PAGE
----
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CES 2013, Part 2: The Gadgets That Weren’t There


LAS VEGAS–It can be easy to lose sight of this after inspecting almost 1.9 million square feet of CES exhibit space, but some devices have a history of never even showing up at the electronics industry’s annual gathering.

The longest such absence has been video recorders that you can use with any pay-TV service, and this year’s CES continued that tradition. There’s never been any such standard for satellite TV, and by the time cable operators had more or less coalesced around CableCard, TiVo was the only mass-market effort left standing.

(Some DVD recorders offered the promise of controlling cable and satellite boxes through “IR blaster” wires that could send remote-control signals, but then their manufacturers remembered that nobody actually enjoys stringing that many devices together.)

This hasn’t been a universal condition. In Europe, standards for digital-cable reception allow electronics trade shows there to feature Blu-ray recorders. And this year’s CES offered one reminder of that: Huawei’s exhibit included an upcoming WiFi-linked, digital-cable-compatible, DVD-equipped DVR that, sadly, you won’t be able to buy here.

That doesn’t stop a cable or satellite provider from innovating on its own. For example, Dish Network announced at CES that its Hopper DVR, which can already skip ads on recorded prime-time programs, would allow remote playback over the Internet using the Sling software it acquired in 2007.

But most of the TV industry is not nearly so adventurous. (Note that the tech-news site CNET disqualified the Hopper from its “Best of CES” competition after its owner CBS, which is suing Dish over the ad-skipping feature, objected.)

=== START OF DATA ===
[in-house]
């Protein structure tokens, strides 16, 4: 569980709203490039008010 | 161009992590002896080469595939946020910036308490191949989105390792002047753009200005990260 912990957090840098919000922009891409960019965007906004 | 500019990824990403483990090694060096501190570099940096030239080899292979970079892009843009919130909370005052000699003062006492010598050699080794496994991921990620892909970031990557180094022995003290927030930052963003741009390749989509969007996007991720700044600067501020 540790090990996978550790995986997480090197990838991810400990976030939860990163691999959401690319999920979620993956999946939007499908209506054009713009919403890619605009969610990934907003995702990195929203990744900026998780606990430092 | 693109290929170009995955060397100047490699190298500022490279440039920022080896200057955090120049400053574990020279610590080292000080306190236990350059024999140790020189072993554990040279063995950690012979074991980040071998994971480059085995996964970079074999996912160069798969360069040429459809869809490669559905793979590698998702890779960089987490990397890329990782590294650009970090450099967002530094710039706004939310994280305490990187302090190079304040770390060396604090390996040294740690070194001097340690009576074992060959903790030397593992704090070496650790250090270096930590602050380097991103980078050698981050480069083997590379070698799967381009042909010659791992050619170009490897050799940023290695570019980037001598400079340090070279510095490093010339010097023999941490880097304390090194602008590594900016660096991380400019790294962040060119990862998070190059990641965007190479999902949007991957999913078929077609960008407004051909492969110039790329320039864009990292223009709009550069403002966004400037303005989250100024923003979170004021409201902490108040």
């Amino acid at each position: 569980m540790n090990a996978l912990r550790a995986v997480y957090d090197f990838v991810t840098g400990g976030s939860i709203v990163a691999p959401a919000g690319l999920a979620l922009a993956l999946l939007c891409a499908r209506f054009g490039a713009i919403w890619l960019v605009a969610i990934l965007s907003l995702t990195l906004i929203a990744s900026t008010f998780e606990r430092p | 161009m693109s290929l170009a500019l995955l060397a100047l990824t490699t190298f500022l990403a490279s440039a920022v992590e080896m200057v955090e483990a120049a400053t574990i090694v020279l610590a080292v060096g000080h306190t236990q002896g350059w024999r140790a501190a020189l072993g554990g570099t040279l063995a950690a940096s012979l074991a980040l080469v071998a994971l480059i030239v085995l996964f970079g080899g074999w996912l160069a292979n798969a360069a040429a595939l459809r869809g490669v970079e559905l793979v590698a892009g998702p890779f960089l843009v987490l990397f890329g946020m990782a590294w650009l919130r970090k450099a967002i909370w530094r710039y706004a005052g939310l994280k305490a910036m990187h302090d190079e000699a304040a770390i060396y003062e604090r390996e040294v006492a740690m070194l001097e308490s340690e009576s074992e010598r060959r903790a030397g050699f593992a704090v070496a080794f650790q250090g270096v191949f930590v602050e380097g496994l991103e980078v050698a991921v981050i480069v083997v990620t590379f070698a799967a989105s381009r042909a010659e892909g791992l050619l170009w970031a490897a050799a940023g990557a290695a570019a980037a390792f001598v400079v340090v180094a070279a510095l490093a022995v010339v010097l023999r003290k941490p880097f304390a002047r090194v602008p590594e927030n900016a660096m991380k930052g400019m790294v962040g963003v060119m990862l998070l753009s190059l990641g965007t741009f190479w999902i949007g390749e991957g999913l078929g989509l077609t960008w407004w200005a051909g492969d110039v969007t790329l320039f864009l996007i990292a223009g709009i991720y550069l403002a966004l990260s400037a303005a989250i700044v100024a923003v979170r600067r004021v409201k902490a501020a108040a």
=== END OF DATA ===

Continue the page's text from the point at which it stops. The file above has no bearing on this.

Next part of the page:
The best hope for retiring the rented pay-TV box seems to be subscription services allowing users to view the channels they pay for over a secured Internet connection. For example, Time Warner will now allow Internet viewing to subscribers with a Roku receiver, and Cablevision has demonstrated the same with some Internet-connected Samsung TVs.

Phones have stayed locked down in the U.S. for almost as long as pay-TV tuners. That often it makes it a waste to spend too much time gawking at CES displays of new smartphones that haven’t been signed up by one carrier or another.

T-Mobile’s recent move to ditch subsidized pricing and cast itself as an “uncarrier” may start to ratchet that market open, but we’re going to have to wait longer to see solid signs of progress–either from phone manufacturers who decide to bring more unlocked, unsubsidized phones to market or from other carriers who elect to follow T-Mobile’s shift.

I can’t blame carriers alone for the subpar state of smartphones: Even many of the no-carrier-announced-yet phones shown off at CES featured older versions of Android and questionable alterations from Google’s standard interface. Research In Motion’s BlackBerry 10 remains a giant question mark, and two promising upstarts–Mozilla’s Firefox OS and the Linux-based Ubuntu Phone, the latter displayed at CES only in hands-off demonstrations–are too young for any conclusive judgment.

Apple’s iPhone and Google’s Nexus series represent how things ought to work–but once again, neither company had a presence on the show floor.

(Disclosure: For most of last year, I wrote a weekly blog post for the Consumer Electronics Association, the Arlington, Va., trade group that runs CES.)


New technologies are constantly emerging that promise to change our lives for the better. These disruptive technologies give us an increase in choice, make technologies more accessible, make things more affordable, and give consumers a voice. And the pace of innovation has only quickened in recent years, as the Internet has enabled a wave of new, inter-connected devices that have benefited consumers around the world, seemingly in all aspects of their lives. Preserving an innovation-friendly market is, therefore, tantamount not only to businesses but society at large.